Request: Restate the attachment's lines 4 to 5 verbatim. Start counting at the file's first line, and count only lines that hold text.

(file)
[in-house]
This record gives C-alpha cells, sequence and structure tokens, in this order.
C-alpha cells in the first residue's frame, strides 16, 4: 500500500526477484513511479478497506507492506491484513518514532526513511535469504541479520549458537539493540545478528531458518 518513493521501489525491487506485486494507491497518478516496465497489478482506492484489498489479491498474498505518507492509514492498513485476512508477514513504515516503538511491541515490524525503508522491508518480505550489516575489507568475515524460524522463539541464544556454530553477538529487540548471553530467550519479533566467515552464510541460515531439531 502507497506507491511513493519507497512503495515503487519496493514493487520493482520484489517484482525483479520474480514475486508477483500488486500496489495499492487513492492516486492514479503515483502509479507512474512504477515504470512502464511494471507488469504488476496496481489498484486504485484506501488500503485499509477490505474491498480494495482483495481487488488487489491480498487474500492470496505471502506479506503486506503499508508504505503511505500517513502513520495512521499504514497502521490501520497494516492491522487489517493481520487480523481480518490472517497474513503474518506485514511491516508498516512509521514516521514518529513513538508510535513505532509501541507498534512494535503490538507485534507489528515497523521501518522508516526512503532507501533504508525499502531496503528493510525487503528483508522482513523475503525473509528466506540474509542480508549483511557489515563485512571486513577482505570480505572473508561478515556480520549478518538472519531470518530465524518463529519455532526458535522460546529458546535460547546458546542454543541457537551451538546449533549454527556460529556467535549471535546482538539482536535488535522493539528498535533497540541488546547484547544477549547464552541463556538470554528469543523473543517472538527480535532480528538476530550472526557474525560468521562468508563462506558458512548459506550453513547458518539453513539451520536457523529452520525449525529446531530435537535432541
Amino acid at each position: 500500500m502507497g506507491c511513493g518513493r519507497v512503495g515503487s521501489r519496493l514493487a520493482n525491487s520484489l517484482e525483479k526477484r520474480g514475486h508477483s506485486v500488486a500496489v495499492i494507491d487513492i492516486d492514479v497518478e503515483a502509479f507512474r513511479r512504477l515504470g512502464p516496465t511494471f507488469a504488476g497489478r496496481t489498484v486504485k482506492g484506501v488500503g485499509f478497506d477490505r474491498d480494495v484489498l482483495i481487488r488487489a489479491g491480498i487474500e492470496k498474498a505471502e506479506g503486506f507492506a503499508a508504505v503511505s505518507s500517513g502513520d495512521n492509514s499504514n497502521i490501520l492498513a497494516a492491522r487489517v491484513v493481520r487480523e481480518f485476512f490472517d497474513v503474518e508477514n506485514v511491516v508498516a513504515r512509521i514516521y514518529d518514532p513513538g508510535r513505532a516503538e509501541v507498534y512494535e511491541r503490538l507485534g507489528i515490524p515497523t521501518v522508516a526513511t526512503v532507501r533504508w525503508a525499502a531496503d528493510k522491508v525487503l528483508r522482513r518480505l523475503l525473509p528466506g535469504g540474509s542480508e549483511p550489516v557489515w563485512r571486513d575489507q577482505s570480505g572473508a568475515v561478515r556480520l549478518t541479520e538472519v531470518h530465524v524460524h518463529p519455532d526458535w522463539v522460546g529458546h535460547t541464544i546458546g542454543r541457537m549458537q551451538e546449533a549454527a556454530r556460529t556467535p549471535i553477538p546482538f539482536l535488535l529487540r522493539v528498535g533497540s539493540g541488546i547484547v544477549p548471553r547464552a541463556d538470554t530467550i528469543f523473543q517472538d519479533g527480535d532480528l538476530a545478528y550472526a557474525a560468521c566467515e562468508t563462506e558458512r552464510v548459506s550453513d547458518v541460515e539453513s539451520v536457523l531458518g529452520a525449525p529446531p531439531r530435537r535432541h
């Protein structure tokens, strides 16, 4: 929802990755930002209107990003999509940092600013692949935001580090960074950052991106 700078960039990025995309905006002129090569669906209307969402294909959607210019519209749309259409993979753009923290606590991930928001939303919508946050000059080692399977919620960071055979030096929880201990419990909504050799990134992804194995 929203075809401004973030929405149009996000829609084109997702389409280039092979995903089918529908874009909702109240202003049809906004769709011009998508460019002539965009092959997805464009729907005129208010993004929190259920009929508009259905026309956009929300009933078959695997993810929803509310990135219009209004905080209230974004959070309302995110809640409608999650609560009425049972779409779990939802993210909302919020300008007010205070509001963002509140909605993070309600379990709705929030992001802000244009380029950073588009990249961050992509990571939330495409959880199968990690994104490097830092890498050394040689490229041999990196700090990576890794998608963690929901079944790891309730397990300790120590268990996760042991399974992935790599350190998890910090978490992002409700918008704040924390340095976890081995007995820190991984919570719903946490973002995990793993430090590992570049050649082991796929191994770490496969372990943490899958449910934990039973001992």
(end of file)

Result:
Amino acid at each position: 500500500m502507497g506507491c511513493g518513493r519507497v512503495g515503487s521501489r519496493l514493487a520493482n525491487s520484489l517484482e525483479k526477484r520474480g514475486h508477483s506485486v500488486a500496489v495499492i494507491d487513492i492516486d492514479v497518478e503515483a502509479f507512474r513511479r512504477l515504470g512502464p516496465t511494471f507488469a504488476g497489478r496496481t489498484v486504485k482506492g484506501v488500503g485499509f478497506d477490505r474491498d480494495v484489498l482483495i481487488r488487489a489479491g491480498i487474500e492470496k498474498a505471502e506479506g503486506f507492506a503499508a508504505v503511505s505518507s500517513g502513520d495512521n492509514s499504514n497502521i490501520l492498513a497494516a492491522r487489517v491484513v493481520r487480523e481480518f485476512f490472517d497474513v503474518e508477514n506485514v511491516v508498516a513504515r512509521i514516521y514518529d518514532p513513538g508510535r513505532a516503538e509501541v507498534y512494535e511491541r503490538l507485534g507489528i515490524p515497523t521501518v522508516a526513511t526512503v532507501r533504508w525503508a525499502a531496503d528493510k522491508v525487503l528483508r522482513r518480505l523475503l525473509p528466506g535469504g540474509s542480508e549483511p550489516v557489515w563485512r571486513d575489507q577482505s570480505g572473508a568475515v561478515r556480520l549478518t541479520e538472519v531470518h530465524v524460524h518463529p519455532d526458535w522463539v522460546g529458546h535460547t541464544i546458546g542454543r541457537m549458537q551451538e546449533a549454527a556454530r556460529t556467535p549471535i553477538p546482538f539482536l535488535l529487540r522493539v528498535g533497540s539493540g541488546i547484547v544477549p548471553r547464552a541463556d538470554t530467550i528469543f523473543q517472538d519479533g527480535d532480528l538476530a545478528y550472526a557474525a560468521c566467515e562468508t563462506e558458512r552464510v548459506s550453513d547458518v541460515e539453513s539451520v536457523l531458518g529452520a525449525p529446531p531439531r530435537r535432541h
């Protein structure tokens, strides 16, 4: 929802990755930002209107990003999509940092600013692949935001580090960074950052991106 700078960039990025995309905006002129090569669906209307969402294909959607210019519209749309259409993979753009923290606590991930928001939303919508946050000059080692399977919620960071055979030096929880201990419990909504050799990134992804194995 929203075809401004973030929405149009996000829609084109997702389409280039092979995903089918529908874009909702109240202003049809906004769709011009998508460019002539965009092959997805464009729907005129208010993004929190259920009929508009259905026309956009929300009933078959695997993810929803509310990135219009209004905080209230974004959070309302995110809640409608999650609560009425049972779409779990939802993210909302919020300008007010205070509001963002509140909605993070309600379990709705929030992001802000244009380029950073588009990249961050992509990571939330495409959880199968990690994104490097830092890498050394040689490229041999990196700090990576890794998608963690929901079944790891309730397990300790120590268990996760042991399974992935790599350190998890910090978490992002409700918008704040924390340095976890081995007995820190991984919570719903946490973002995990793993430090590992570049050649082991796929191994770490496969372990943490899958449910934990039973001992």